Following the decision of the Balearic High Court to annul the civic ordinance in Palma, the national government delegate to the Balearics, Teresa Palmer, has met with José Hila, Palma's mayor, to discuss joint actions to be taken in Playa de Palma.

The two agreed that there was no legal uncertainty or legal vacuum because of the court's ruling, as there are state and municipal laws that regulate aspects contemplated under the ordinance. They will both attend the next meeting of the Playa de Palma monitoring committee in order to explain existing regulations to businesspeople and residents of the area and actions to be jointly undertaken by the town hall and the government delegation this summer.

They emphasised that both the local police and the National Police have a legal framework through which they can penalise anti-social behaviour. On this, therefore, they were wishing to put across a message of reassurance.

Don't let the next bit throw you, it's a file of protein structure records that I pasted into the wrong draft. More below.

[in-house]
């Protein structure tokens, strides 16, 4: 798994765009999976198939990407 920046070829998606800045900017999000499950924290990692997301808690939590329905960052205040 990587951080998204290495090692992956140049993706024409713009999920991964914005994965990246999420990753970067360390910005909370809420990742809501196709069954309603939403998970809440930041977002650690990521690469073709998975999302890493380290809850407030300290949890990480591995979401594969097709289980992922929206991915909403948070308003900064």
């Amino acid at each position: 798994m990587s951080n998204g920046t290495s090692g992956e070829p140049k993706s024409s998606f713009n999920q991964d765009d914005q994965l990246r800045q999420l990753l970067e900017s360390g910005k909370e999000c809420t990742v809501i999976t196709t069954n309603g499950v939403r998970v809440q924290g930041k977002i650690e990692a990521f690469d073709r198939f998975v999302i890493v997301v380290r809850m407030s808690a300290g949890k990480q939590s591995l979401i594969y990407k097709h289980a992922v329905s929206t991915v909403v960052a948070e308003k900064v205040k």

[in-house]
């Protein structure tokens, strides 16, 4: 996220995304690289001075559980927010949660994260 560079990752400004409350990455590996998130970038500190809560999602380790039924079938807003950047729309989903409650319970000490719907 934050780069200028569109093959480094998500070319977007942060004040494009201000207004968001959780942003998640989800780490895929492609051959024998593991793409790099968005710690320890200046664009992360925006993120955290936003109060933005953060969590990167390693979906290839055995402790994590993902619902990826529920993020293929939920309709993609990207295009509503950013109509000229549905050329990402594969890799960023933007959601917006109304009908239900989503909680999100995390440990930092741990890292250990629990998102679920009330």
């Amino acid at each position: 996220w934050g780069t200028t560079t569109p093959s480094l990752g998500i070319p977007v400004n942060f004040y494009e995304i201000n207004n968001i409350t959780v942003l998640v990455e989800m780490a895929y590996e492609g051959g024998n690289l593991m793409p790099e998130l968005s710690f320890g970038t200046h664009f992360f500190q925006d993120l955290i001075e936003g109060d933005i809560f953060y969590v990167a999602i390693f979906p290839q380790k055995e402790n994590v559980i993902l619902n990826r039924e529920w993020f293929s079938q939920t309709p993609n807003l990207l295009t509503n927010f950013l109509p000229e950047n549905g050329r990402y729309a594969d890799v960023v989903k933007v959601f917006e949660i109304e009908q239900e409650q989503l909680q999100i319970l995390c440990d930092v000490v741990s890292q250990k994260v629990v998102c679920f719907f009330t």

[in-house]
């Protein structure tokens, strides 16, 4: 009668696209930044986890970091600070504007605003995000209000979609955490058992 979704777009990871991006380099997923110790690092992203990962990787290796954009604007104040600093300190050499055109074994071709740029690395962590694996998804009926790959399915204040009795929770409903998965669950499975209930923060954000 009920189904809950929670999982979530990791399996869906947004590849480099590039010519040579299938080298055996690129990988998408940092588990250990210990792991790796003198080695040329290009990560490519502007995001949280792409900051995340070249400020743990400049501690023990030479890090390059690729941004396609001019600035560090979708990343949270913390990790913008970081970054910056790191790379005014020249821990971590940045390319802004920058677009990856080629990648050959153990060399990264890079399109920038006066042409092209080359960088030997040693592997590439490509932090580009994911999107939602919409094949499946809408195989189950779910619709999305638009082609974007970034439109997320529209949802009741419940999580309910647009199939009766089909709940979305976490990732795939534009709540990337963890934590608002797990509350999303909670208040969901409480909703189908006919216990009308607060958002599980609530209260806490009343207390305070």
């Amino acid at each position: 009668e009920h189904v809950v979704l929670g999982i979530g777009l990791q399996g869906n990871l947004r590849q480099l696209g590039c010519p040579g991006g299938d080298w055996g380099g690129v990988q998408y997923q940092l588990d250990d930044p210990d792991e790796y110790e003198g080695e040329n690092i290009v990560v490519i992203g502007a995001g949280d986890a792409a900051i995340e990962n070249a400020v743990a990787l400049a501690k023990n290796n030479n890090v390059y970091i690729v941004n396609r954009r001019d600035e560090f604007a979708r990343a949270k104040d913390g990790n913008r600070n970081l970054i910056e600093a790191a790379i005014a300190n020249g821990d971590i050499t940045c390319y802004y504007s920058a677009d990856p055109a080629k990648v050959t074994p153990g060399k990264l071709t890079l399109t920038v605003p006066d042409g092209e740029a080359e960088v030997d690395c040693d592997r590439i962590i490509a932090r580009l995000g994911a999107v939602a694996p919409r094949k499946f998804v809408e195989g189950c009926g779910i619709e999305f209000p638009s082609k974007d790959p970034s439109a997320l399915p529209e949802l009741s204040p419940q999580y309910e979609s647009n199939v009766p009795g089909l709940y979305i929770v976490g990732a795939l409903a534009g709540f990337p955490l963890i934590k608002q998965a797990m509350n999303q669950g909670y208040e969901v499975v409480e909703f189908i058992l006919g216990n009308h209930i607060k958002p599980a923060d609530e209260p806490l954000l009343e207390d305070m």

The town hall last week accepted that it would comply with the court's ruling and agreed to reintroduce the specific bylaw against street drinking that had been introduced when Aina Calvo (PSOE) was mayor.

Although the legal services at the town hall considered that the Calvo bylaw should be revived as a result of the ruling, there has yet to be any clarification as to the some 18,000 proceedings that were opened while the civic ordinance was in force and which are now up in the air.

The previous PP administration's anti-social behaviour crackdown included drinking alcohol out of glass bottles on the beach, parading around in just swimming shorts or a bikini away from the front line and late-night gatherings of young drinkers, otherwise known as the “botellón”.

The town hall's ordinance upset residents' associations and the business and tourism communities. It was the Palma federation of residents' associations which took the matter to court.